I mean accessibility is nice and all but you know that wasn’t the thinking behind this product. It wasn’t designed for disabled people.

You know what, that’s probably entirely true. Whole foods was probably trying to cater to the convenience aspect. This is supported by the fact that the protest against the product on environmental and anti-lazy grounds was so successful.

The thing is this argument is hilariously irrelevant. In fact it shows that things don’t need to be directly conceived as accessible products to function that way. In many way things that are accidentally accessible are better than things that are specifically designed to be. This is because things that are accidentally accessible are marketed and available to everyone and are thus likely to be more easily available that an accessible product which is likely only sold in specialized stores. Seriously, accessibility that requires no thought to implement is the best.

Other arguments I got were,

Peeled oranges have a shorter shelf life so how convenient are they really?

This is true and it indicates just how much planning has to go into living while disabled. I have to plan my meals around the fresh produce I buy more strictly that others because I buy some things precut. This can be inconvenient but it pales in comparison to being forced to rely more heavily on canned or other processed foods that have a longer shelf life. My disability doesn’t disappear just because a whole head of cauliflower will last longer in my fridge than smaller prepared florettes.


Peeled oranges are certainly going to cost more than unpeeled and isn’t that a barrier?

Also true but here’s the thing, being disabled is expensive and costs for accessible products can be prohibitive. It is however easier to budget for the extra dollar or two that prepared fruits and vegetables are going to cost every couple weeks than the dozens or hundreds of dollars buying adapted cooking equipment will cost up front. This is a case where the cost should be the cause for protest not the cost being used as an excuse to protest the product. I’m all for my life being more affordable.

Other disabled activists dealt with other arguments. The person who argued most ardently with me was actually pretty tame and seemed more clueless than anything as they clearly didn’t think their arguments through and went away quietly when I calmly rebutted their arguments. Others were not so lucky. Things got a lot messier and ableist as Twitter user Ana Mardoll learned as she systematically tore apart those arguments (for a full view of this thread click here)

Issues arose when protesters prioritized the environment over the experiences of disabled people. Though as Ana points out those plastic food containers are hardly new. They are a ubiquitous sight at any grocery store deli housing things like artisanal cheese, salads and mac & cheese. Yet how is it that the wastefulness arguments crops up over something that is accessible, rather than the widespread use of plastic containers generally. Not to mention at least these look like the could be reused or repurposed. Where is the protest over bags of prepared salad? I guess peeling an orange is to easy but the convenience of salad in a plastic bag is to much to be denied.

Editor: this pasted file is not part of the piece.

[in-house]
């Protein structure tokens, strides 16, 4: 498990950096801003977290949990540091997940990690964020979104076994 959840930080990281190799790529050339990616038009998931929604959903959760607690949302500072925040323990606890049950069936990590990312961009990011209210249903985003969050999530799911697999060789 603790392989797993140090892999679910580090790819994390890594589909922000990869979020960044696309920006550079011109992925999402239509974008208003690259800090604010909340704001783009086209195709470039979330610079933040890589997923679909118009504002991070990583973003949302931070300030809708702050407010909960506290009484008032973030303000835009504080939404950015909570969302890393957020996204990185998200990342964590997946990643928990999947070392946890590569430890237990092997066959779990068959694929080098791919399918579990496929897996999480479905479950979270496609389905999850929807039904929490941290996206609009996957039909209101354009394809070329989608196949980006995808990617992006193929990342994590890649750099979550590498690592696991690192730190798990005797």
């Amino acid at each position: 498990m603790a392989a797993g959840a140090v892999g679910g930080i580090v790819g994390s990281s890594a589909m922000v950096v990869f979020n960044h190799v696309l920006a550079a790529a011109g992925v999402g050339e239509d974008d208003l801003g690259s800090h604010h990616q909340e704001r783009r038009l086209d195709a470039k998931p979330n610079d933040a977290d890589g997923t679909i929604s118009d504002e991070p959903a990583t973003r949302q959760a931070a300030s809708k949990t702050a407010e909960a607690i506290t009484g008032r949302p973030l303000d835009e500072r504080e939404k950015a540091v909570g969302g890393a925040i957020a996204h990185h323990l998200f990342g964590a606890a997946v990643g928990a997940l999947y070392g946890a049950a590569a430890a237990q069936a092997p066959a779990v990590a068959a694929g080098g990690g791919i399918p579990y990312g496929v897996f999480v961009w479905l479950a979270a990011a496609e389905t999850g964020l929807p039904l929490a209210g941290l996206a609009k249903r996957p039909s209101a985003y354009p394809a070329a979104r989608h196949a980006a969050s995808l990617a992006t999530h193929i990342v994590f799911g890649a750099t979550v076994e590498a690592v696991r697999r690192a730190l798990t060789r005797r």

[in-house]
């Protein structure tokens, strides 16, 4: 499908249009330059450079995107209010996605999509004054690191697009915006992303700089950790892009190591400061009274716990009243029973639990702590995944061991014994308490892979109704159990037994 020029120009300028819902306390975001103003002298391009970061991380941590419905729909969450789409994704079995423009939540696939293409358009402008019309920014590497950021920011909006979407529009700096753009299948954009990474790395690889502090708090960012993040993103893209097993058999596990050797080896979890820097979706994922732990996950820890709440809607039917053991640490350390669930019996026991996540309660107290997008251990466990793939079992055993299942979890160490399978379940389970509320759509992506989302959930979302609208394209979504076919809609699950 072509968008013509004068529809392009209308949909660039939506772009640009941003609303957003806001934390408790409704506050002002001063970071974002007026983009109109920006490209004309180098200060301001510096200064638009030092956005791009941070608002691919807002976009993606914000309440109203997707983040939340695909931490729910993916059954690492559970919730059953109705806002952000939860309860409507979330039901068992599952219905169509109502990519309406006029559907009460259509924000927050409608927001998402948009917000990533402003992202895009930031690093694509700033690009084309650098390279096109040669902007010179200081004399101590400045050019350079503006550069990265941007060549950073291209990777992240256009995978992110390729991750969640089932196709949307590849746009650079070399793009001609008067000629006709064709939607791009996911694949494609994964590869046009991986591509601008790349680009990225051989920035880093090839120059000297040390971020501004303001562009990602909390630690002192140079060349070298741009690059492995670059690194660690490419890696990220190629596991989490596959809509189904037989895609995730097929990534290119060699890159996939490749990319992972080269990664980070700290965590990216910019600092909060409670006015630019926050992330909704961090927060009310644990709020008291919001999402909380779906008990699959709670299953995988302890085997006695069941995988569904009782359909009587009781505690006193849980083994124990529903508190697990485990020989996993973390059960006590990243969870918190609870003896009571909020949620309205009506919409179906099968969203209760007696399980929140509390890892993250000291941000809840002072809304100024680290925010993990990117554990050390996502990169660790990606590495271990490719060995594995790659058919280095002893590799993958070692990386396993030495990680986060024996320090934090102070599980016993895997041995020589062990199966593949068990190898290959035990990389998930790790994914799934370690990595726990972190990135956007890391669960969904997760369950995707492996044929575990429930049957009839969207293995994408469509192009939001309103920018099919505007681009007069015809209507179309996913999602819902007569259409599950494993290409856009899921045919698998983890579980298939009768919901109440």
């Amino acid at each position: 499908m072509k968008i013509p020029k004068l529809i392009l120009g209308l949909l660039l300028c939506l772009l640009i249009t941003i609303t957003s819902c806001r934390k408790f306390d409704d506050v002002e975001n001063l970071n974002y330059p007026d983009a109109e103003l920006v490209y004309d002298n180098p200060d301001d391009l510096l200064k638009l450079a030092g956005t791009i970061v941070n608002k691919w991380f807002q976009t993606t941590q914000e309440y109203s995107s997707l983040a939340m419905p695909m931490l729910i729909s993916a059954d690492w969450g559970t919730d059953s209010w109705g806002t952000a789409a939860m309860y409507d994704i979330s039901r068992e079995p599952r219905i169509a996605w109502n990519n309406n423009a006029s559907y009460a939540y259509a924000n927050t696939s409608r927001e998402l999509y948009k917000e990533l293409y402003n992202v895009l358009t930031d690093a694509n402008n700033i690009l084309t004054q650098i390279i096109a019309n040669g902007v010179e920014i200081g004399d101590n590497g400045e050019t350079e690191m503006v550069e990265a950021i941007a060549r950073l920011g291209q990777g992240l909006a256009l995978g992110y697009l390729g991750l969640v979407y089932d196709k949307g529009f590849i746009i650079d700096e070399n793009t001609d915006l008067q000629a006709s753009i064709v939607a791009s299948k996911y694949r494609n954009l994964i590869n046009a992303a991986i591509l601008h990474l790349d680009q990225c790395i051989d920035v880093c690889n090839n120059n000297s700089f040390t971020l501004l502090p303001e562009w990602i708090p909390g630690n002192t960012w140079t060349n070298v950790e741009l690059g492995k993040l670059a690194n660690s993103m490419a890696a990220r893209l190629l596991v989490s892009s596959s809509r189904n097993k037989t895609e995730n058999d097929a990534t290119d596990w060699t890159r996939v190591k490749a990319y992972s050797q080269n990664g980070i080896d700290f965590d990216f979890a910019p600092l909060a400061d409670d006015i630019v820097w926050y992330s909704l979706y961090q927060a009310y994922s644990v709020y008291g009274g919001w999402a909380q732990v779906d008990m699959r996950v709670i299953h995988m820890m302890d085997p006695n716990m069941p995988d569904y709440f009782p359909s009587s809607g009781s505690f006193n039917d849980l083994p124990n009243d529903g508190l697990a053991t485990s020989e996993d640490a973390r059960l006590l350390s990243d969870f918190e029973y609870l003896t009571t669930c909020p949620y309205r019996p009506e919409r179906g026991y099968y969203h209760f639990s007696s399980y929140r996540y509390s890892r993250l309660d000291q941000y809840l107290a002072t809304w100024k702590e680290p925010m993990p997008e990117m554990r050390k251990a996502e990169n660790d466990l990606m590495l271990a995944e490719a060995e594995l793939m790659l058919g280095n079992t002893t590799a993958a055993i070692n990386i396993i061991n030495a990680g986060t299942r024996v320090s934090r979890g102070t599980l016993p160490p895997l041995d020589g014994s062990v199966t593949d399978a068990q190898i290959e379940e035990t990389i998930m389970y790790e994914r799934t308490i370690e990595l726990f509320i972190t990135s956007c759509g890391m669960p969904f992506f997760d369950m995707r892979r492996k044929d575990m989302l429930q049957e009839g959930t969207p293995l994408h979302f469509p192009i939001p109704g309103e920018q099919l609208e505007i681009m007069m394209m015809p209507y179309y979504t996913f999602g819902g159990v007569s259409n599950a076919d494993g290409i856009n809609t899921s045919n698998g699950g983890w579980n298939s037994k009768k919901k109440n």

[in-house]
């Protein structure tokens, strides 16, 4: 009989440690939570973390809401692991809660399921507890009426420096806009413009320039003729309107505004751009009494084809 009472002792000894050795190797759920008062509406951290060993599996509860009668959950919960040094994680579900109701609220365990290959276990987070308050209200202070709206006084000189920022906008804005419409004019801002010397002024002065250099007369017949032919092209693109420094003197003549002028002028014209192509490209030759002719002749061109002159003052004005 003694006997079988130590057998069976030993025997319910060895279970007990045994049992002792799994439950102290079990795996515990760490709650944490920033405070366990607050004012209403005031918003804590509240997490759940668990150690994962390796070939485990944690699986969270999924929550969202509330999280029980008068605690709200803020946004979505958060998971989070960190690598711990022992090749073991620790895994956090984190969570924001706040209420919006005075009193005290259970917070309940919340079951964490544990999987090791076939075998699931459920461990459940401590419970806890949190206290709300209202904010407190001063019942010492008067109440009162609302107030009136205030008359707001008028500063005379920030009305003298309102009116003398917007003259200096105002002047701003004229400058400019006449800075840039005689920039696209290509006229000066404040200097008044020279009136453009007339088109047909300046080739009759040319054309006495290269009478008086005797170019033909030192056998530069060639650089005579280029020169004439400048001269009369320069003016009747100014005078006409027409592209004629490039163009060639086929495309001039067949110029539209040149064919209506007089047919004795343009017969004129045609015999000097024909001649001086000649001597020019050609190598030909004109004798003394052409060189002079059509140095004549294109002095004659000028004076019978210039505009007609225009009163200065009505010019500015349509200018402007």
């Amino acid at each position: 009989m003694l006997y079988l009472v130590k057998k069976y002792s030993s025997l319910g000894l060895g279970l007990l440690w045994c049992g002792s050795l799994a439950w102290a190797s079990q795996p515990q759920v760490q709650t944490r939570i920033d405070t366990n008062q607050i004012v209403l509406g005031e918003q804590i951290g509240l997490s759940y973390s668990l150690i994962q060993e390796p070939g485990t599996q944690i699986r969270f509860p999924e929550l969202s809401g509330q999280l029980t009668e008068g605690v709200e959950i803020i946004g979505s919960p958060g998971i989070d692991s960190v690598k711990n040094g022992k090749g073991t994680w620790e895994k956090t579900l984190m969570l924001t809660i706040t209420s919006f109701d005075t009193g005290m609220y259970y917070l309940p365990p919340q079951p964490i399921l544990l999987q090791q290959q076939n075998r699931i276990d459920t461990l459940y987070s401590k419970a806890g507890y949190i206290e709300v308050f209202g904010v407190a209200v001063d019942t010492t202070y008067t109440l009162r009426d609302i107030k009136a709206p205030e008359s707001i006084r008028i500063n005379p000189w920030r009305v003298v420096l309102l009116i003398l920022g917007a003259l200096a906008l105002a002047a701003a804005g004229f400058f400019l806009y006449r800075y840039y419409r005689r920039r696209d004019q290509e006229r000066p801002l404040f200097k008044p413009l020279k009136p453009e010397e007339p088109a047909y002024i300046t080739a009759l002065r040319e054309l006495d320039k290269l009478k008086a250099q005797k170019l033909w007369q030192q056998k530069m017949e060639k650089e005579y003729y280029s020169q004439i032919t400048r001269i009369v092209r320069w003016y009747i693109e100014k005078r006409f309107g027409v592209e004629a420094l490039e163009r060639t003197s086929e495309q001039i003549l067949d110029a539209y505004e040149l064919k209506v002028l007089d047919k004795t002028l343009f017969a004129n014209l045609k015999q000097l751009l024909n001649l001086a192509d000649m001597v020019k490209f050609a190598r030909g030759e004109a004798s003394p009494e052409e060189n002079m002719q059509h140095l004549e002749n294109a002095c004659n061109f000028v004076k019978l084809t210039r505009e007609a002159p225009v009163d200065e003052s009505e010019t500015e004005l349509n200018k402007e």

Ana further points out that disability inherently comes with a greater need for product consumption. Disabled people need mobility aids and other tools that inevitably have an impact on the environment. Many of the people she encountered appeared to suggest that in the fight for the environment, disabled people are too inconvenient and should not be accommodated………

The rest of the article may be read at Crippled Scholar

Enduring bullying – one of my heroes

This post has been moved from my book-blog to this one

Hans Petter som liten

Man, I’ve re-written this article so many times. Who knew something like this could be so difficult.

My little brother. The baby of the family. A baby who is 195 cms worth of length. I think that translates to about 6’4″ for those of you who have not yet advanced to the metric system.

We go back a long way. In fact all the way back to the time when I was about 6,5 years old. I have no memory of him being born. In fact I have very few memories of him as a very small child other than the fact that he was really cute, I wanted to bite the top of his head and we would swing him between us down the long hill from church. He loved that.

My memories of my youngest brother do not really amount to much until the time our family moved to the US. He was around 7 years old at that time and his life was about to get really tough.

You know how some kids take to bullying like ducklings take to water. Well my baby brother had the great misfortune of meeting up with some of those kids. As a seven-year old boy my brother had three things that made him stand out. The first was that he was a gentle kid (he is now a gentle man) who did his best to avoid trouble. The second was that his English was poor due to us just arriving in the US. Finally, he has dyslexia. Three gifts for a bullier. Some kids and their parents I just want to beat to a pulp.

Five years of hell ensued. How did he respond to the bullying? For one thing he never changed from being a gentle person. He just wouldn’t give in and give up. He was fiercely protective of those he loved. At one time he even took on another kid for something that kid said to me. I didn’t stop the fight. In fact I figured it would probably give him credit with the other kids. But that was and is the kind of brave person he is. If someone he loves is being hurt, he will do his best to protect that person even if it means getting hurt himself.

It’s one thing to do something like that if you are good at it – whether you fight with words or physically. But my brother has never been one who has quick come-backs or been a good fighter. Granted, all he has to do is sit on you now and he’ll probably win, but still. Fighting with words and body has never been his strength. He has paid for that a great many times.

Why would that make him my hero? It’s all about love. His love for people is so great that he is willing to risk himself (and he knows he is risking himself) for them so they might hurt less.